The Texas quintet Blue October formed during the post-grunge boom of the mid-'90s when vocalist/guitarist Justin Furstenfeld began penning angst-ridden rock songs with the help of his brother, drummer Jeremy Furstenfeld, and violinist Ryan Delahoussaye. Bassist Liz Mullaly and lead guitarist Brant Coulter completed the band's initial lineup, and Blue October released an independent debut album, The Answers, in 1998. The band's emotive brand of post-grunge led to the sale of 5,000 copies in their native Houston alone. Two years later, Blue October made their major-label debut on Universal with Consent to Treatment with Matt Noveskey replacing Mullaly.
By the time Blue October began prepping for their third album, 2003's History for Sale, guitarist Coulter had left the group and CB Hudson (guitar/vocals) had been added. The band itself had also left Universal for Brando Records. The album's first single, "Calling You," became a Top 40 hit thanks to its inclusion on the American Wedding soundtrack, and Universal re-signed the band in the wake of such newfound success. The live CD/DVD package Argue with a Tree was released in February 2005, following 18 months of touring. Noveskey briefly left the band shortly thereafter, but returned in time to record Blue October's first studio album in three years, Foiled, which was issued in April 2006 and went platinum one year later.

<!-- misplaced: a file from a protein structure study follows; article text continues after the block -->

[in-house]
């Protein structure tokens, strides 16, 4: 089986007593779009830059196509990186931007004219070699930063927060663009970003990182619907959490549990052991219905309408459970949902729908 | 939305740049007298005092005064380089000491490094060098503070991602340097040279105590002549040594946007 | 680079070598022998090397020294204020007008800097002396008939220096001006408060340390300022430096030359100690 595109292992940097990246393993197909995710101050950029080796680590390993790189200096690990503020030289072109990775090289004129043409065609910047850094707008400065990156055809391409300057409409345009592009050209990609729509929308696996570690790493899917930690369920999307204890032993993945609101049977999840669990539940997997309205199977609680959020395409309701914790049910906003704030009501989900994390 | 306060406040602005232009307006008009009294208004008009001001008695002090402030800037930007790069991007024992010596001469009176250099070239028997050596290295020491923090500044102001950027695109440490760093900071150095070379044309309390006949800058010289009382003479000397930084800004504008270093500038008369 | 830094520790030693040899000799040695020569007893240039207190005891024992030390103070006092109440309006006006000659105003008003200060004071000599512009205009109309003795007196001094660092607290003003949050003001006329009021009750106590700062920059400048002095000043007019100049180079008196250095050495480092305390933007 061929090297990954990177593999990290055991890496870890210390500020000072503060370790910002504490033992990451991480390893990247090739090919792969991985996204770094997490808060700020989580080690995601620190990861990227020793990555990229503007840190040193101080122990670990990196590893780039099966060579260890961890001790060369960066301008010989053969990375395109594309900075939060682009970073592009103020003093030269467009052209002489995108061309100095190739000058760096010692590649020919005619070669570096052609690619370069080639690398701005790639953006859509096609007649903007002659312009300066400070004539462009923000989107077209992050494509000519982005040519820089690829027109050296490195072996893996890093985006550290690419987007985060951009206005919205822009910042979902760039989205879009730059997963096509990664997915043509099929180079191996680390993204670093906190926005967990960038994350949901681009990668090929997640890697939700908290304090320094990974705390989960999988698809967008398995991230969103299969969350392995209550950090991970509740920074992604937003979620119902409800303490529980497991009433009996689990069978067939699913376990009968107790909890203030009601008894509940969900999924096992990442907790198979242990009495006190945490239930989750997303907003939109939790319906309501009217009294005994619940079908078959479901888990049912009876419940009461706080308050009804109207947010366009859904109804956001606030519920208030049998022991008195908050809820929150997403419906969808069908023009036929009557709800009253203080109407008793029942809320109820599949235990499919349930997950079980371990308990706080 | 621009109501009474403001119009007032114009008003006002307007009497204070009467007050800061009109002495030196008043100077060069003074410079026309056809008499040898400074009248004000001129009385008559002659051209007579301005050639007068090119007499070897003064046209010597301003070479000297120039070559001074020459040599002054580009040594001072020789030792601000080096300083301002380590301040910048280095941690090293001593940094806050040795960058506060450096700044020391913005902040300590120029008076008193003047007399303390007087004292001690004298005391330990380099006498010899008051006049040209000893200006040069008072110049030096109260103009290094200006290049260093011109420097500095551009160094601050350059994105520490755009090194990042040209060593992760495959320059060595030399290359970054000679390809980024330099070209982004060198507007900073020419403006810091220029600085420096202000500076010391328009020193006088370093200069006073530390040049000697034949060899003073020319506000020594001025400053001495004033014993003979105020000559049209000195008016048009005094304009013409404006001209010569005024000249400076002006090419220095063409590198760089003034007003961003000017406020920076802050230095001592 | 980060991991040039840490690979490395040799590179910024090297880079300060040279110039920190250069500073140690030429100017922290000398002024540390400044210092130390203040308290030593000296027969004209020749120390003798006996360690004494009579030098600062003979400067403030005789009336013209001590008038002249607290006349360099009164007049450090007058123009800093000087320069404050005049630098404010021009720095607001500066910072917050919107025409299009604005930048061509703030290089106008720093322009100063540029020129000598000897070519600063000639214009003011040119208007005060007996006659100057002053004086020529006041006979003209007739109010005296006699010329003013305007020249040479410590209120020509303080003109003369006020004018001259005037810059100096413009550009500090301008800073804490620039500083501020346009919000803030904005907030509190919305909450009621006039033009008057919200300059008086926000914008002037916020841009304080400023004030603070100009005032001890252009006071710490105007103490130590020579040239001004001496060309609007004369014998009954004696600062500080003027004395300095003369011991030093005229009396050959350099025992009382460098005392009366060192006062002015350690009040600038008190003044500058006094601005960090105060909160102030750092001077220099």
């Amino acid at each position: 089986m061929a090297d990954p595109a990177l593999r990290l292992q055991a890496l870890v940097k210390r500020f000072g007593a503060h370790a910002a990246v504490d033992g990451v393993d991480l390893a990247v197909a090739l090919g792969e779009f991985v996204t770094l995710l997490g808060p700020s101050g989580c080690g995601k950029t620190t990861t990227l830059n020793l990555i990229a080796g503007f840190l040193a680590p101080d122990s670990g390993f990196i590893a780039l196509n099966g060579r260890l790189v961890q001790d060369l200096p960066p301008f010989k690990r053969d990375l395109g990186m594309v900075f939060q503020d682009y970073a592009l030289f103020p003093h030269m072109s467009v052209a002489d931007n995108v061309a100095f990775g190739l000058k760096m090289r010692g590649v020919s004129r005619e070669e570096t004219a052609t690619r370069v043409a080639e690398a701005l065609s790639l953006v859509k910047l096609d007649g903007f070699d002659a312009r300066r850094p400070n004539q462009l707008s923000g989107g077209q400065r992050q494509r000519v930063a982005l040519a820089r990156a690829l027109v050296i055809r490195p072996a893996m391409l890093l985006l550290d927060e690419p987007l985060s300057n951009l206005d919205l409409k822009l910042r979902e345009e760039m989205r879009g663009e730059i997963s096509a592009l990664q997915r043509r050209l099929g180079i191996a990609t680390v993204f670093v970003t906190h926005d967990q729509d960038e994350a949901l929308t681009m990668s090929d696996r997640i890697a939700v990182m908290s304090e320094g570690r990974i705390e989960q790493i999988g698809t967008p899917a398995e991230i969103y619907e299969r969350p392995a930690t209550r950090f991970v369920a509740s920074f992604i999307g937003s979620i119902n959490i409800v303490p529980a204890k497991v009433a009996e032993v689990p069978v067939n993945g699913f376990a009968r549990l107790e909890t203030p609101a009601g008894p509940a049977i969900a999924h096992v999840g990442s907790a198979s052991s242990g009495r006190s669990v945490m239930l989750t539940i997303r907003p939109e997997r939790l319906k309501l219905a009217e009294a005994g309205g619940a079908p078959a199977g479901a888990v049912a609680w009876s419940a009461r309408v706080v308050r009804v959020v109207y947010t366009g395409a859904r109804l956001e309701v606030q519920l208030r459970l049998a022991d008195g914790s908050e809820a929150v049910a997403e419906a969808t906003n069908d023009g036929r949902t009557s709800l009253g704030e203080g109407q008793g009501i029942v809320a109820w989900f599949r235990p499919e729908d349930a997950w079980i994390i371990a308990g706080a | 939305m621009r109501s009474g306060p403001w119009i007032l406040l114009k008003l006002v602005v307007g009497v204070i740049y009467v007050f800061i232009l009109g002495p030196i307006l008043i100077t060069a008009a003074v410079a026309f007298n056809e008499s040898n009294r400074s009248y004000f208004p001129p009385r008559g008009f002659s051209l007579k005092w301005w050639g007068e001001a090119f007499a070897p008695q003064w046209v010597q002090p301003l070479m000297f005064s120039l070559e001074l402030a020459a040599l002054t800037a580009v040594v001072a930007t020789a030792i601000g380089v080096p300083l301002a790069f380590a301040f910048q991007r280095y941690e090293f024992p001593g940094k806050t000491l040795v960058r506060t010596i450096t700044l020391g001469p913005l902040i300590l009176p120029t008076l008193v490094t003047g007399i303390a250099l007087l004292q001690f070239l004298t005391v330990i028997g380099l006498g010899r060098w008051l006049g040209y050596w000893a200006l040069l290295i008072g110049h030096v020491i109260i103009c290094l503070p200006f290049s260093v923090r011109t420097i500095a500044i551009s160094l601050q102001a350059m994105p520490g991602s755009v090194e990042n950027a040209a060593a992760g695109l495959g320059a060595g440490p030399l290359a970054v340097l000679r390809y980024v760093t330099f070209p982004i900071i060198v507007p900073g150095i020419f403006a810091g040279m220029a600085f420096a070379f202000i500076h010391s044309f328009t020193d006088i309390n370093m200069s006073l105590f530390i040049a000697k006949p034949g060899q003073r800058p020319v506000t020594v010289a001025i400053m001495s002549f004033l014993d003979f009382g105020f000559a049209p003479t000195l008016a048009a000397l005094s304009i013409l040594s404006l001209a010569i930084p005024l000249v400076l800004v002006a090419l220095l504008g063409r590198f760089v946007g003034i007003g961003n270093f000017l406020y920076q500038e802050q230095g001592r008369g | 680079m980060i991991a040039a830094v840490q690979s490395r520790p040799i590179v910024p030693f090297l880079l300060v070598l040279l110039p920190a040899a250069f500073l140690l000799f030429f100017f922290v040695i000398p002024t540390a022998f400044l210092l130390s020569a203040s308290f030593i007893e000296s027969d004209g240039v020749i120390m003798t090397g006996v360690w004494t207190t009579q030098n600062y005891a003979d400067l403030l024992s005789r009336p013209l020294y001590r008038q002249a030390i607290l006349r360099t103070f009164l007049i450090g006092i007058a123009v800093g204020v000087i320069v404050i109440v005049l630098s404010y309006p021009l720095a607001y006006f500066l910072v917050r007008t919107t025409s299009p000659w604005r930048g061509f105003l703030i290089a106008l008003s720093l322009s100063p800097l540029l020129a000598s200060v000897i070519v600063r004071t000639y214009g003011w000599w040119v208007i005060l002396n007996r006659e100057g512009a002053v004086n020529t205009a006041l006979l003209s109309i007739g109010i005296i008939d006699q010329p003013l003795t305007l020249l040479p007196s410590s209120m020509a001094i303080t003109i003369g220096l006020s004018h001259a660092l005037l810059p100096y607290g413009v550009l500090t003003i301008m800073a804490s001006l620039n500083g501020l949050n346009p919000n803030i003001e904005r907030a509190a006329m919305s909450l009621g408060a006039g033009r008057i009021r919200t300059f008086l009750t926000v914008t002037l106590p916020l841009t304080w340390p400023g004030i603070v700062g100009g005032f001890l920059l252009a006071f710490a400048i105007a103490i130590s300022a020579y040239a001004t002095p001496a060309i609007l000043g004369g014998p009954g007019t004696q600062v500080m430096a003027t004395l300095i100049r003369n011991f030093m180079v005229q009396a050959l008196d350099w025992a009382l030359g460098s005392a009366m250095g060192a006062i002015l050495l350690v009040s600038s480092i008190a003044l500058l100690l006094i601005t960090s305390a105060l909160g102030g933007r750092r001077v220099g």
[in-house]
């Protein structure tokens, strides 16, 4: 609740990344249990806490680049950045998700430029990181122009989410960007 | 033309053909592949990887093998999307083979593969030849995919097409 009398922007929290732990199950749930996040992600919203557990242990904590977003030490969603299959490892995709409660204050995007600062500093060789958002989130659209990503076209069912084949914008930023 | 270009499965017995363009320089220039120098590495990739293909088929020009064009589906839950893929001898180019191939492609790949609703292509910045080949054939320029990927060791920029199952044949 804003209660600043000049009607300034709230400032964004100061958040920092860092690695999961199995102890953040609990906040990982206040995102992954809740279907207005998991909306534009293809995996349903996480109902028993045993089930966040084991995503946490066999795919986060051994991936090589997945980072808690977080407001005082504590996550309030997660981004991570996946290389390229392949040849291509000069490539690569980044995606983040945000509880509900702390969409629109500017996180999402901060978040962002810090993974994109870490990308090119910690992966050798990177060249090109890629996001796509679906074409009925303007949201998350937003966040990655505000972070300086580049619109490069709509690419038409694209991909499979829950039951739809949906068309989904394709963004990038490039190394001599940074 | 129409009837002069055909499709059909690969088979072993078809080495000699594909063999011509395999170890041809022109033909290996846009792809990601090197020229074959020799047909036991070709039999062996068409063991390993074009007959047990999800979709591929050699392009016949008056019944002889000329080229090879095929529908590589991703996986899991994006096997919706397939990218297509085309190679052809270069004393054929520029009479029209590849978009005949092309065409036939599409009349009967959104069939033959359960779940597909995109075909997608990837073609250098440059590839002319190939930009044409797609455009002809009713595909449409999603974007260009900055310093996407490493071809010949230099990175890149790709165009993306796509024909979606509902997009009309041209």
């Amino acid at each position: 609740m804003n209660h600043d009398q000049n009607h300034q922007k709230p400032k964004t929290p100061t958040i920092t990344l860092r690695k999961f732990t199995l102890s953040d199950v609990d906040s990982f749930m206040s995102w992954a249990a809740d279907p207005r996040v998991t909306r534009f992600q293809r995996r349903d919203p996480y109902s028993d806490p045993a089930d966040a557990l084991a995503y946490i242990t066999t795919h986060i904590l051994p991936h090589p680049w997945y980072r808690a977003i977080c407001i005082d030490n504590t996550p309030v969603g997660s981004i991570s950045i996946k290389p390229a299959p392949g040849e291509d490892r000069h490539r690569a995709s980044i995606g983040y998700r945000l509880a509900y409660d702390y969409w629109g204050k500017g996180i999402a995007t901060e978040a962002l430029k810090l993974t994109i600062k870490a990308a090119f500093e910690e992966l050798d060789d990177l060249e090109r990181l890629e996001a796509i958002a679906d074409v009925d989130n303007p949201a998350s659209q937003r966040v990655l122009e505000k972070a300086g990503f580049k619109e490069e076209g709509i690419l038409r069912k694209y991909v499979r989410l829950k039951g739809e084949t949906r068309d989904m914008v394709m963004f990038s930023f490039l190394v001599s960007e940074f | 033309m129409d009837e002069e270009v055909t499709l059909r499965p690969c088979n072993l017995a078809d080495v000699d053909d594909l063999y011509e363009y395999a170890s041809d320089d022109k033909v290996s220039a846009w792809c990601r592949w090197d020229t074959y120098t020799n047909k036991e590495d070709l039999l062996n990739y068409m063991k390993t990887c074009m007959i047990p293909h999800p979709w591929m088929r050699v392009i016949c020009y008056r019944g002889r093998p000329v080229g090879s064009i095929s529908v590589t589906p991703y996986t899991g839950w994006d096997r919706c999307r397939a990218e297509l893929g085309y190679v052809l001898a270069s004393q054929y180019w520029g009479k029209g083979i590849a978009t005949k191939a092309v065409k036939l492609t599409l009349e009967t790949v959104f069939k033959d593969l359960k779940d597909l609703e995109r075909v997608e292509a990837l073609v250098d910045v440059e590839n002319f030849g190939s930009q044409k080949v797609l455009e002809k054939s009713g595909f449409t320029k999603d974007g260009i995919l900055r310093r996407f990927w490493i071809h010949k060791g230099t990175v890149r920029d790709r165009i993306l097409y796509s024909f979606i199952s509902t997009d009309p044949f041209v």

Before the band went on tour with Yellowcard in September 2007, Universal/Motown released Foiled for the Last Time, a two-disc set consisting of a full version of Foiled, 14 newly recorded songs performed live, and several alternative remixes. Recording sessions for another studio album, Approaching Normal, commenced in mid-2008 with producer Steve Lillywhite, and the finished product appeared early the following year. The tour in support of the album was cut short due to the eventually openly discussed mental health issues of their frontman. They returned with two albums in 2011, Ugly Side: An Acoustic Evening with Blue October (recorded live in Austin, Dallas, and Houston) and the darker Any Man in America, made during Justin Furstenfeld's divorce and loss of child custodial rights. After his seeking treatment including rehab, the group's seventh studio album, the PledgeMusic-funded Sway, followed in 2013. In 2014, Furstenfeld recorded and released a solo voice-and-guitar live album titled Songs from an Open Book, which included stage banter about his personal struggles. ~ MacKenzie Wilson, Rovi